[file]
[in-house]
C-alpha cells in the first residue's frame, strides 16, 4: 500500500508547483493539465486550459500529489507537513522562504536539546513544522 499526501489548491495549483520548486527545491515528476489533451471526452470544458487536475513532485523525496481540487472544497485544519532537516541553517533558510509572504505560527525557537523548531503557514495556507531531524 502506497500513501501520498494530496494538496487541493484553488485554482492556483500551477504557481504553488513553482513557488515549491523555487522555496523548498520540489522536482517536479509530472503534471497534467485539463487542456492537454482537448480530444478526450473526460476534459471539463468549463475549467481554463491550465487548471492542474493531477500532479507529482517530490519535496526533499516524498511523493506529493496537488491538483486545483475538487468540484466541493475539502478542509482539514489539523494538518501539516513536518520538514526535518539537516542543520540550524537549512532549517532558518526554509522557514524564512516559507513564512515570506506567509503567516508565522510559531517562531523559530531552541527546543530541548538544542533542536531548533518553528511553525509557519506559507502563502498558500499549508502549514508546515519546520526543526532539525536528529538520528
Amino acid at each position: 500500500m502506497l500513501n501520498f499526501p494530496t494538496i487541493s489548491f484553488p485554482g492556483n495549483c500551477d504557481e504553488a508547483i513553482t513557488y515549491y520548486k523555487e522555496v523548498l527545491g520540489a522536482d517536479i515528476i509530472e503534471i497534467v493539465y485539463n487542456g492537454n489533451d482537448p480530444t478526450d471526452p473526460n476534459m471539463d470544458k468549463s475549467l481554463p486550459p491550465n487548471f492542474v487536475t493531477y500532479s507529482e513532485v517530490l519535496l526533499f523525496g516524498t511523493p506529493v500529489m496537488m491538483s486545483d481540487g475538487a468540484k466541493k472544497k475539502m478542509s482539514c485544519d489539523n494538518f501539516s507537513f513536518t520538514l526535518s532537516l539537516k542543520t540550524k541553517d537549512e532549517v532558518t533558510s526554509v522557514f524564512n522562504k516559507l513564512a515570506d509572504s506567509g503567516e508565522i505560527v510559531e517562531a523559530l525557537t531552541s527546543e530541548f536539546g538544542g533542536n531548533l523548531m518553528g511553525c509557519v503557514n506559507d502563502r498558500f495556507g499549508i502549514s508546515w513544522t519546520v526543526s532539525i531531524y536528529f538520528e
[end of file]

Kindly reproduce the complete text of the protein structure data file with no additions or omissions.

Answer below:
[in-house]
C-alpha cells in the first residue's frame, strides 16, 4: 500500500508547483493539465486550459500529489507537513522562504536539546513544522 499526501489548491495549483520548486527545491515528476489533451471526452470544458487536475513532485523525496481540487472544497485544519532537516541553517533558510509572504505560527525557537523548531503557514495556507531531524 502506497500513501501520498494530496494538496487541493484553488485554482492556483500551477504557481504553488513553482513557488515549491523555487522555496523548498520540489522536482517536479509530472503534471497534467485539463487542456492537454482537448480530444478526450473526460476534459471539463468549463475549467481554463491550465487548471492542474493531477500532479507529482517530490519535496526533499516524498511523493506529493496537488491538483486545483475538487468540484466541493475539502478542509482539514489539523494538518501539516513536518520538514526535518539537516542543520540550524537549512532549517532558518526554509522557514524564512516559507513564512515570506506567509503567516508565522510559531517562531523559530531552541527546543530541548538544542533542536531548533518553528511553525509557519506559507502563502498558500499549508502549514508546515519546520526543526532539525536528529538520528
Amino acid at each position: 500500500m502506497l500513501n501520498f499526501p494530496t494538496i487541493s489548491f484553488p485554482g492556483n495549483c500551477d504557481e504553488a508547483i513553482t513557488y515549491y520548486k523555487e522555496v523548498l527545491g520540489a522536482d517536479i515528476i509530472e503534471i497534467v493539465y485539463n487542456g492537454n489533451d482537448p480530444t478526450d471526452p473526460n476534459m471539463d470544458k468549463s475549467l481554463p486550459p491550465n487548471f492542474v487536475t493531477y500532479s507529482e513532485v517530490l519535496l526533499f523525496g516524498t511523493p506529493v500529489m496537488m491538483s486545483d481540487g475538487a468540484k466541493k472544497k475539502m478542509s482539514c485544519d489539523n494538518f501539516s507537513f513536518t520538514l526535518s532537516l539537516k542543520t540550524k541553517d537549512e532549517v532558518t533558510s526554509v522557514f524564512n522562504k516559507l513564512a515570506d509572504s506567509g503567516e508565522i505560527v510559531e517562531a523559530l525557537t531552541s527546543e530541548f536539546g538544542g533542536n531548533l523548531m518553528g511553525c509557519v503557514n506559507d502563502r498558500f495556507g499549508i502549514s508546515w513544522t519546520v526543526s532539525i531531524y536528529f538520528e